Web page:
Cell connectors tear off inconspicuously. The cells of older solar modules are usually interconnected in each case by means of two ribbons, just one of which tears off first. In electroluminescence images, this is represented by an unevenness in the solar cells’ brightness. In the case of some cell types with split front contacts, half the cell then turns completely black.
Once the higher current load also causes the cell’s second ribbon to fail, a complete substring of the module, i.e. about one third, is virtually disabled.
Why does an interruption between solar cells not lead to a failure of the entire module string ?
Now one might think that an interruption between two cells should lead to a complete failure of the affected module string, because all its elements are connected in series. This is not the case, though, because every standard solar module comprises 3 sub-strings each furnished with a bypass diode. The affected module therefore does not fail entirely, the bypass diode instead now conducting the current no longer able to flow through the cells.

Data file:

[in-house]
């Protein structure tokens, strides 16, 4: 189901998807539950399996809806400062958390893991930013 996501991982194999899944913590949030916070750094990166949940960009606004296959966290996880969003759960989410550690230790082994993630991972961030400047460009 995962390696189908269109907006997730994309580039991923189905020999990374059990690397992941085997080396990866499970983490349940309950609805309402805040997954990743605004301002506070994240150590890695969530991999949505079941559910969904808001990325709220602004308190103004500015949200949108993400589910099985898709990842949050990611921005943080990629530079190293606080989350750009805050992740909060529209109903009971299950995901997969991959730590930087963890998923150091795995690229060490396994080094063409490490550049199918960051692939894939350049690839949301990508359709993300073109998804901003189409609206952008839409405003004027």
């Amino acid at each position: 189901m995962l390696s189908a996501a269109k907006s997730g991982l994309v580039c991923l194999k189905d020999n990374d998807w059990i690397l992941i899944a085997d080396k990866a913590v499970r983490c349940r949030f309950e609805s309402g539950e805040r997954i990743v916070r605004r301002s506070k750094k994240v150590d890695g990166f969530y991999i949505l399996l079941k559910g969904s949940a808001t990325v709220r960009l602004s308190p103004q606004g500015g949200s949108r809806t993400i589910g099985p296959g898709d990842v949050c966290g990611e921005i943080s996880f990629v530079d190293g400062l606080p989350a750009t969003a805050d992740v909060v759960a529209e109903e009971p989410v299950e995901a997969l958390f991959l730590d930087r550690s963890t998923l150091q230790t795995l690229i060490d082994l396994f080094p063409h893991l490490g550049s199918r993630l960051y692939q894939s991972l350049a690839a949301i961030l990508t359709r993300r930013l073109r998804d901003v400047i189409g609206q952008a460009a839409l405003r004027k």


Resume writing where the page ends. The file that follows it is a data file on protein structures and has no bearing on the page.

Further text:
The module behaves virtually as if a third of it were completely shaded. The result is a module whose power is reduced by one third, a module string whose voltage is reduced by one third of a module’s voltage, and a slightly warmer junction box because one of the 3 bypass diodes now operates continuously.
Without careful monitoring, the damage goes unnoticed
The operator of a facility experiencing this problem does not notice anything at first. The inverter continues to feed current into the grid, only at a slightly reduced power. However, because the problem in the affected solar panels constitutes a serial fault, it obviously does not stop at a failure of a single connection between two cells. The process continues until the next sub-string of a module finally fails, and so on.
Often, the operator does not notice the problem until enough cell connectors have been interrupted to prevent the inverter from recognizing a sufficient voltage to operate the module string at the MPP (maximum power point). The reduced output then continues to decrease further, and the problem can no longer be overlooked.